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Why

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The reason why the Pill and Legal Reproductive Control was the most important change for women is because, it had the largest and longest lasting impact socially on women in the 20th century in our opinion. Giving women the power or ability to choose when they want to have a child and were no longer restricted to relying on a male partner. In addition to that it helped people move away from more traditional and religious beliefs of being against things such as premarital sex. It acted as an equalizer of the status between men and women, especially in the workforce. The list goes on, had the “Pill” not have been invented, it would have been very hard for Women to gain equal footing with men, because of the fact that men before the 1960’s did not have as much to worry then women when they had intercourse. Moreover, many women went through tough times after having a baby they may have not wanted yet, and that women today may experience the same had it not been for the Pill and Legal Reproductive control.


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The Advantages

The advantages of the pill are quite straightforward. For one Women gained more control over their lives and their future with the help of the pill; they are able to perform an act of pleasure without having to jump into a huge responsibility and commitment they weren't ready for or may not want. Why should humans be deprived of something that is only natural to us and other animals alike? In addition to that, women in our generation have their own ambitions and goals that may not involve forming a family, or at least at the moment. Many may wish to further their education and find a place in society in which they excel at. Such as being a lawyer, chef or what have you. With the pill, they won’t have to feel the need to drop their dreams and goals, or put them on hold; instead they can have that option to do so or not to.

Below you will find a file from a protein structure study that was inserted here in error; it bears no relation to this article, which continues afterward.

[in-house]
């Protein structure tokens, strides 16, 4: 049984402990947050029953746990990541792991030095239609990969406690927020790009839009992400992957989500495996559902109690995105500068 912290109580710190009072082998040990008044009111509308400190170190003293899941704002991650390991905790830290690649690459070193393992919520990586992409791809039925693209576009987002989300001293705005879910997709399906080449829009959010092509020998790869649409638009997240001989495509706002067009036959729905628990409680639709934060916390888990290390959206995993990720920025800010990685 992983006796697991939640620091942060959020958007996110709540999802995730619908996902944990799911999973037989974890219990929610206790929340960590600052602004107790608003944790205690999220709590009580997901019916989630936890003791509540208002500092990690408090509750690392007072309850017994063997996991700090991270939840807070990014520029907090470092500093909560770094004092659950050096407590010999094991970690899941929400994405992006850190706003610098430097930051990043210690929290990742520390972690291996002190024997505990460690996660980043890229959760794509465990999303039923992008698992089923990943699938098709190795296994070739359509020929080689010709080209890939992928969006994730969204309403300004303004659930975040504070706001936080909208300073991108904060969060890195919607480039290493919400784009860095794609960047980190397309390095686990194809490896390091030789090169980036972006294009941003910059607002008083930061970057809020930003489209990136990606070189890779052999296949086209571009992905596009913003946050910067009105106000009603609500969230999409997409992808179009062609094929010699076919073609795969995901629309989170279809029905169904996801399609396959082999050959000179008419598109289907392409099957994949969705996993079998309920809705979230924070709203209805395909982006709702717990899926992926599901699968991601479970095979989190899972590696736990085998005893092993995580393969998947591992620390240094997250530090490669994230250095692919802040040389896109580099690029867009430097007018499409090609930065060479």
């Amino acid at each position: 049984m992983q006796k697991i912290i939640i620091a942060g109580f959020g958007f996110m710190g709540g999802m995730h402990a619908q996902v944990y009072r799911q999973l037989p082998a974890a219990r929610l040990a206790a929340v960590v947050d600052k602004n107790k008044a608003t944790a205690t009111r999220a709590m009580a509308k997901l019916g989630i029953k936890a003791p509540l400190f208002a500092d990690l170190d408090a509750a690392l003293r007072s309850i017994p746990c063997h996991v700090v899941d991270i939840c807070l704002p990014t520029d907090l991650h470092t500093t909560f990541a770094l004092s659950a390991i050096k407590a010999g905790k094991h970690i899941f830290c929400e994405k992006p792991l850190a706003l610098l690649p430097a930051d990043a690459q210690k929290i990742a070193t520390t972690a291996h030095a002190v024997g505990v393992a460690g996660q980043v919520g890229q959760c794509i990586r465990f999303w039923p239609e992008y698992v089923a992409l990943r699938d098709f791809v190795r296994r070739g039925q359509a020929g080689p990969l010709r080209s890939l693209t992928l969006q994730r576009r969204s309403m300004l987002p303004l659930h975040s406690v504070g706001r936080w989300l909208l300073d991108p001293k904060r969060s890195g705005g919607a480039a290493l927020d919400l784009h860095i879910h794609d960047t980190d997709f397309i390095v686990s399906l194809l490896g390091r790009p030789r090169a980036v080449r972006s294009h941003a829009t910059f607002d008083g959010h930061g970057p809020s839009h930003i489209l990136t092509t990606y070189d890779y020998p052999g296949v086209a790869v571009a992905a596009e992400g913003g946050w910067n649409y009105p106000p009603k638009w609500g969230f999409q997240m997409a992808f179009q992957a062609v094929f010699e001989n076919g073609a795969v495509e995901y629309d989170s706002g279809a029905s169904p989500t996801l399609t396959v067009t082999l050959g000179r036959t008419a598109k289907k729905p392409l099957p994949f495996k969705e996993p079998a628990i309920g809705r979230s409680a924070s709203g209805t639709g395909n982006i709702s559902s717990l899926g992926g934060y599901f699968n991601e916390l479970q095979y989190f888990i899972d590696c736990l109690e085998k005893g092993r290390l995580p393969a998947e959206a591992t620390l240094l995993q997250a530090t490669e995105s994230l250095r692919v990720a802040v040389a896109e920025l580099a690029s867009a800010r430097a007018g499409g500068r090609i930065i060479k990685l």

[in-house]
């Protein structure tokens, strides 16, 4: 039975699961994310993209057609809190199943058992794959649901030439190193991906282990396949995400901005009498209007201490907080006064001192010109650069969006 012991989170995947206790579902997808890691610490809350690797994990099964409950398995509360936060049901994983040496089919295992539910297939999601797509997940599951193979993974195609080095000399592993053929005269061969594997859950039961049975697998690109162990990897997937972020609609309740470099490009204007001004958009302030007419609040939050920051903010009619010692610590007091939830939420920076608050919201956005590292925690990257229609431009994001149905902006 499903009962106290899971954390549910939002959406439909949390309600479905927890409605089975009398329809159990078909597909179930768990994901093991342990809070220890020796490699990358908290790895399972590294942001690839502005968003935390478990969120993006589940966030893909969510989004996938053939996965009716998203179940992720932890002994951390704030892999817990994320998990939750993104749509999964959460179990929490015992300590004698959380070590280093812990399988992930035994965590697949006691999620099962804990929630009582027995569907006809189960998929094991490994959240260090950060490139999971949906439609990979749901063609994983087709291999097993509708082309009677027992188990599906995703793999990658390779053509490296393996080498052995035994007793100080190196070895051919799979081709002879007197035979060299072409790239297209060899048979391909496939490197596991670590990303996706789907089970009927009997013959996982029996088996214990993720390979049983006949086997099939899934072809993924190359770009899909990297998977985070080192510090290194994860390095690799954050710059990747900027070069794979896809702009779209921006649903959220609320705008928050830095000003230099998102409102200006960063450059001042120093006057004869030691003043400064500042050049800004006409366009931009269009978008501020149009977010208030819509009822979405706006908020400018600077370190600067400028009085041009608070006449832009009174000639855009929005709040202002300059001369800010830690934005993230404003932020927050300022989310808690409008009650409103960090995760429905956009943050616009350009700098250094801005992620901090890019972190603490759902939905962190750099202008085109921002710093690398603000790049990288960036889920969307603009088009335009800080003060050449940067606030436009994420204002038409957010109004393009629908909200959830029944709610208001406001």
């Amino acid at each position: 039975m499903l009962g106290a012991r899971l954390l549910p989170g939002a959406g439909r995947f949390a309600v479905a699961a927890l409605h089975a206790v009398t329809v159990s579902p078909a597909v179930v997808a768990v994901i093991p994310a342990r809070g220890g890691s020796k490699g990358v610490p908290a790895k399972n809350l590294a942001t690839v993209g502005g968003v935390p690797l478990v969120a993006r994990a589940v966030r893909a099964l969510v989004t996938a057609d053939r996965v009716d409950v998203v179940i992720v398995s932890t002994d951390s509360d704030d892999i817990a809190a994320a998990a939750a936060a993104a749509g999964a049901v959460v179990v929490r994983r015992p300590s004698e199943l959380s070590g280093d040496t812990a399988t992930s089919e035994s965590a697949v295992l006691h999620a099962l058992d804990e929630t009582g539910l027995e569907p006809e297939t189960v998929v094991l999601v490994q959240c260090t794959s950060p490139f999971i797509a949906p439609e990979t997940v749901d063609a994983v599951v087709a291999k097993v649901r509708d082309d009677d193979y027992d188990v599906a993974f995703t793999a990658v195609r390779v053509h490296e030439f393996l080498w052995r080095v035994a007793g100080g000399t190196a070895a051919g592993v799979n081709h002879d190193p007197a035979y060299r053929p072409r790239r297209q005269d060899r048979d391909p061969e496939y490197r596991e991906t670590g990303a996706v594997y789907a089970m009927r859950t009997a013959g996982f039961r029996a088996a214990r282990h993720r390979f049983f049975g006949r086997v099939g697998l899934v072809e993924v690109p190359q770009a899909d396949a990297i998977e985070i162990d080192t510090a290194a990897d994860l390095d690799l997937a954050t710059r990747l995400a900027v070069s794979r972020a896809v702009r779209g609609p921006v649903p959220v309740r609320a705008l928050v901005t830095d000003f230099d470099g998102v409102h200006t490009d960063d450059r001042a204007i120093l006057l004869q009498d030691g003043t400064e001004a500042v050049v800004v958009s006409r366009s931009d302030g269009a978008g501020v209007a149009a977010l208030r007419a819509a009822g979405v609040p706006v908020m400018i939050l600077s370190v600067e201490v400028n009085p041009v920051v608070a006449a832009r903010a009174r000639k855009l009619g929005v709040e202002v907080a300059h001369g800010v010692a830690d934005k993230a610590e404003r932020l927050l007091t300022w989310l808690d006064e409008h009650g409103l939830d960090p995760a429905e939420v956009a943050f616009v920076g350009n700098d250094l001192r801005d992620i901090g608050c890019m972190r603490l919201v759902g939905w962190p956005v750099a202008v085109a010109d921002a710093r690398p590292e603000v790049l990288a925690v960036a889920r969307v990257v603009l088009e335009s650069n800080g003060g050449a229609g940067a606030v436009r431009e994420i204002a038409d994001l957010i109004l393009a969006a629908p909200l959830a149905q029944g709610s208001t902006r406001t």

The Disadvantages


With the pill's growing succession, it brings higher promiscuity with the younger generations as well. Teens when they go through adolescence become more sexually active, moreover recent younger generations have become more sexually active than in past generations. There are other technical issues with the pill as well, such as not having a 100% effectiveness and that it can cause side effects on a woman's body for example bloating, nausea, and blood clots.
Who, What, and When
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The Pill was invented in the early 1960s, by a Chemist named Frank Colton, however the idea and came from Margaret Sanger and Katherine McCormick. In the 1930’s it was found that
hormones prevented Rabbits from ovulation, with this information; Margaret started to write the information necessary for the creation of the first birth control pill. During this process Katherine raised about 150,000$ for the project. In 1950, they met up with Gregory Pincus, he helped research into the matter. Gregory then worked with Frank Colton to invent the pill by synthesizing norethynodrel, which was made into progestin, the main chemical used in birth control pills. Thus the birth control pill was born.

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Life Without the Pill